Skill points are earned by playing in a particular way, so sniper kills earn points in the sniping skill tree. Whereas a run and gun play style, will earn points to spend on assault skills. The skill tree will seem very familiar to most and frankly didn’t alter my approach to the moment to moment gameplay much as I leveled up. Once skills are chosen and gear has been selected, the mission always starts with driving the forever handily parked SUV, to the mission start point.
I would hate to sit down and actually add up how much time I have put into the Mass Effect universe over the years. I could probably make a rough guess and say it would be in the hundreds of hours. And that’s not even counting the series of novels and comics I have also worked my way through.
Lets just say, it is safe to assume that I’m bit of a Mass Effect fan. Now after a 5 year hiatus, Mass Effect: Andromeda has arrived and it is wonderful to be back amongst the Biotics, grumpy Krogan and deep lore, that makes Mass Effect such awesome Sci-Fi goodness.
I’ve always been a fan of stealth games and to my mind, the power of the current crop of consoles has afforded this great genre a bit of a resurgence. Styx: Shards of Darkness is probably best described as a ‘Tolkienesque Splinter Cell’. (Would never have predicted writing that in a sentence) Instead of a burly secret agent at its core, Shards of Darkness has a fowl mouthed, fourth wall breaking Goblin – who is short on stature…. and scruples.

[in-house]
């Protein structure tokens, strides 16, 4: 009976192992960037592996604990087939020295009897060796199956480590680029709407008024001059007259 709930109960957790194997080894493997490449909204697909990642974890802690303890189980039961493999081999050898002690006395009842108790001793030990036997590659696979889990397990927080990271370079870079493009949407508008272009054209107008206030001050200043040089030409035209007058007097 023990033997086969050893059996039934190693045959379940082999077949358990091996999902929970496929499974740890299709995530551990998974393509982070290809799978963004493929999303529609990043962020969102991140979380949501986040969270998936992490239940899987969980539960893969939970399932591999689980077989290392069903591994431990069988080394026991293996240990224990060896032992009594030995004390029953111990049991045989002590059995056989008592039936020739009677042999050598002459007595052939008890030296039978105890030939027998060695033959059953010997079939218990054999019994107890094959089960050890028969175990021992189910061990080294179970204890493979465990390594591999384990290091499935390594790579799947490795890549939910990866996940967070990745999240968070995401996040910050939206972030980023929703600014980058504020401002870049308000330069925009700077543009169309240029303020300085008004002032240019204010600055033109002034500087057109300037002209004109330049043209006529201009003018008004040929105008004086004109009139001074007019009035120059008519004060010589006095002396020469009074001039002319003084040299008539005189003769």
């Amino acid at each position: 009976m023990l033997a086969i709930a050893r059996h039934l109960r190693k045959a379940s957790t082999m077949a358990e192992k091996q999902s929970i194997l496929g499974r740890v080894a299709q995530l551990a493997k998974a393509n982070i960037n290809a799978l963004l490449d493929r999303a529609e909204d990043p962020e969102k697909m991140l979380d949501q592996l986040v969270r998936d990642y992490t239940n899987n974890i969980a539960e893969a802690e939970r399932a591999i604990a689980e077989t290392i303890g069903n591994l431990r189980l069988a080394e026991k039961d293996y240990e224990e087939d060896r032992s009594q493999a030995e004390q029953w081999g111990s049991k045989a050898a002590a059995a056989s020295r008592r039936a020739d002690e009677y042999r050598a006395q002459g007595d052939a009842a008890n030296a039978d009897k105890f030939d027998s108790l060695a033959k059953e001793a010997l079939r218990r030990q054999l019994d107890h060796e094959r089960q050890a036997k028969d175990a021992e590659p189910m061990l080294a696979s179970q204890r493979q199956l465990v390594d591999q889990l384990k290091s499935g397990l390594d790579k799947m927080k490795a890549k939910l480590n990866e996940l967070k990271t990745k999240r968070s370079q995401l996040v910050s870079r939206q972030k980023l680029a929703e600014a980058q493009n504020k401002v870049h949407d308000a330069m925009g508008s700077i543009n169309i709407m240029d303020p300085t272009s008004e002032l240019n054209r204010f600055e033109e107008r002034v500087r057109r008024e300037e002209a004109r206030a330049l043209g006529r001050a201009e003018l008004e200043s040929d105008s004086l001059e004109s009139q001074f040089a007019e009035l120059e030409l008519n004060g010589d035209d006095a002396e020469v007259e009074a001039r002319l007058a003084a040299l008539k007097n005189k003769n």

Styx made his sneaking debut in 2014 in Master of Shadows, which I loved… until my 80% complete save file was ‘lost’ and I never had the gumption to start all over again. Master of Shadows was met with mediocre reviews which were in fact fair, due to a lack of polish and a bit of jank. Fortunately, Cyanide Studios have doubled down on Styx: Shards of Darkness and have built beautiful multi-path levels, unique skill trees and thankfully this time, enemies with functional A.I.
Horizon: Zero Dawn is only days away from hitting PS4 hard drives. After spending the better part of 15-20 hrs with it, I can say with confidence and frankly some surprise….it is fantastic. A studio solely famous for First Person Shooters has made a clever and very unique game-world. Somehow they have created a game with the best bits of the open world and beast hunting in The Witcher 3, the tried and true ‘RPG lite’ fun of the FarCry games and also the slick, visceral combat of the recent Tomb Raider reboots.
You will play as ‘Aloy’, who has been an outcast all her life. But when the world is under threat her tribal leaders reluctantly turn to her to for help. This open world 3rd person, action adventure is beautiful, detailed and engrossing. Sony could have easily put Guerrilla Games back on the FPS treadmill, making them churn out another Killzone…..but thankfully they didn’t and we got Horizon! Enjoy the full review!
After spending a good week with the Nacon “Revolution” playing Destiny, Uncharted 4, Steep, Inside and Call of Duty, I have got around to putting my thoughts into a Video Review.
The Nacon “Revolution” is around the $170-$180 mark in Aus and NZ, which for a wired controller is a bit steep. However its suite of features and overall quality is worth the price of entry and makes it a solid alternative to the PS4s Dualshock 4.
Xbox One owners have been enjoying a high calibre controller for some months now, with the release of the first party Xbox Elite Controller from Microsoft. Sony have finally met their user base halfway with two ‘Pro’ controllers, which are officially licensed for Playstation, but are made by third parties. Nacon and Razor have just released two controllers and I have got my hands on the Nacon ‘Revolution’ to put through its paces.
A full review will follow in a few days once I have spent some time with it, but to start with, here are some unboxing pics.
Nice molded box that says: Yep – you have bought quality.